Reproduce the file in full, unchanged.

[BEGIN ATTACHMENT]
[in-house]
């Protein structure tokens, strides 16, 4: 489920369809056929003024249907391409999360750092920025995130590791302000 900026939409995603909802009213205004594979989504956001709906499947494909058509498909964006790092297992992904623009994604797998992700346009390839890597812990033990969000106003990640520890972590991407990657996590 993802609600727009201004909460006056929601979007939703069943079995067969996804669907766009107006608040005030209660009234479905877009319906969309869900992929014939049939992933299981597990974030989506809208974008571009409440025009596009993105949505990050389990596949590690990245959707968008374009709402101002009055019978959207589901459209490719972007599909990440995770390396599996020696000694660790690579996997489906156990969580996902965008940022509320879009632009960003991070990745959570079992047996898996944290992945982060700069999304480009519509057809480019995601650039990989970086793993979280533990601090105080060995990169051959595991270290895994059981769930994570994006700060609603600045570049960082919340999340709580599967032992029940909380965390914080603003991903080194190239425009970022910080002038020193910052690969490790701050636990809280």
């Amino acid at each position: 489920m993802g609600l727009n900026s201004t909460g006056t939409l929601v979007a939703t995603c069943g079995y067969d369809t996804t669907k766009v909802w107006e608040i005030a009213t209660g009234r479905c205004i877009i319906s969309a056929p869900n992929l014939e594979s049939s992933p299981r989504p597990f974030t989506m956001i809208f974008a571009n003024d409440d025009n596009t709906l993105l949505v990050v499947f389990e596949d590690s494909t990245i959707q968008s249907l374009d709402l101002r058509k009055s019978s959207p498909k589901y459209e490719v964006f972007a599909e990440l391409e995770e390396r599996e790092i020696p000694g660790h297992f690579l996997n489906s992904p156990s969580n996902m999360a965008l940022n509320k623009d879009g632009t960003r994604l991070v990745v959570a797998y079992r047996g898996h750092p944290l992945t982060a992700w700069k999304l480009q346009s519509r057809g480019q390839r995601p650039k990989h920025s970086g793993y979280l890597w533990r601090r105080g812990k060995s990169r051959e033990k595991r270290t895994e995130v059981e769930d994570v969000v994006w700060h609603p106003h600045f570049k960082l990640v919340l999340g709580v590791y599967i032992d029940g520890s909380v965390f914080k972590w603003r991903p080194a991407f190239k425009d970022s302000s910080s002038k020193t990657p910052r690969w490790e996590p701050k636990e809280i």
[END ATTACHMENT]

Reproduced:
[in-house]
């Protein structure tokens, strides 16, 4: 489920369809056929003024249907391409999360750092920025995130590791302000 900026939409995603909802009213205004594979989504956001709906499947494909058509498909964006790092297992992904623009994604797998992700346009390839890597812990033990969000106003990640520890972590991407990657996590 993802609600727009201004909460006056929601979007939703069943079995067969996804669907766009107006608040005030209660009234479905877009319906969309869900992929014939049939992933299981597990974030989506809208974008571009409440025009596009993105949505990050389990596949590690990245959707968008374009709402101002009055019978959207589901459209490719972007599909990440995770390396599996020696000694660790690579996997489906156990969580996902965008940022509320879009632009960003991070990745959570079992047996898996944290992945982060700069999304480009519509057809480019995601650039990989970086793993979280533990601090105080060995990169051959595991270290895994059981769930994570994006700060609603600045570049960082919340999340709580599967032992029940909380965390914080603003991903080194190239425009970022910080002038020193910052690969490790701050636990809280």
């Amino acid at each position: 489920m993802g609600l727009n900026s201004t909460g006056t939409l929601v979007a939703t995603c069943g079995y067969d369809t996804t669907k766009v909802w107006e608040i005030a009213t209660g009234r479905c205004i877009i319906s969309a056929p869900n992929l014939e594979s049939s992933p299981r989504p597990f974030t989506m956001i809208f974008a571009n003024d409440d025009n596009t709906l993105l949505v990050v499947f389990e596949d590690s494909t990245i959707q968008s249907l374009d709402l101002r058509k009055s019978s959207p498909k589901y459209e490719v964006f972007a599909e990440l391409e995770e390396r599996e790092i020696p000694g660790h297992f690579l996997n489906s992904p156990s969580n996902m999360a965008l940022n509320k623009d879009g632009t960003r994604l991070v990745v959570a797998y079992r047996g898996h750092p944290l992945t982060a992700w700069k999304l480009q346009s519509r057809g480019q390839r995601p650039k990989h920025s970086g793993y979280l890597w533990r601090r105080g812990k060995s990169r051959e033990k595991r270290t895994e995130v059981e769930d994570v969000v994006w700060h609603p106003h600045f570049k960082l990640v919340l999340g709580v590791y599967i032992d029940g520890s909380v965390f914080k972590w603003r991903p080194a991407f190239k425009d970022s302000s910080s002038k020193t990657p910052r690969w490790e996590p701050k636990e809280i």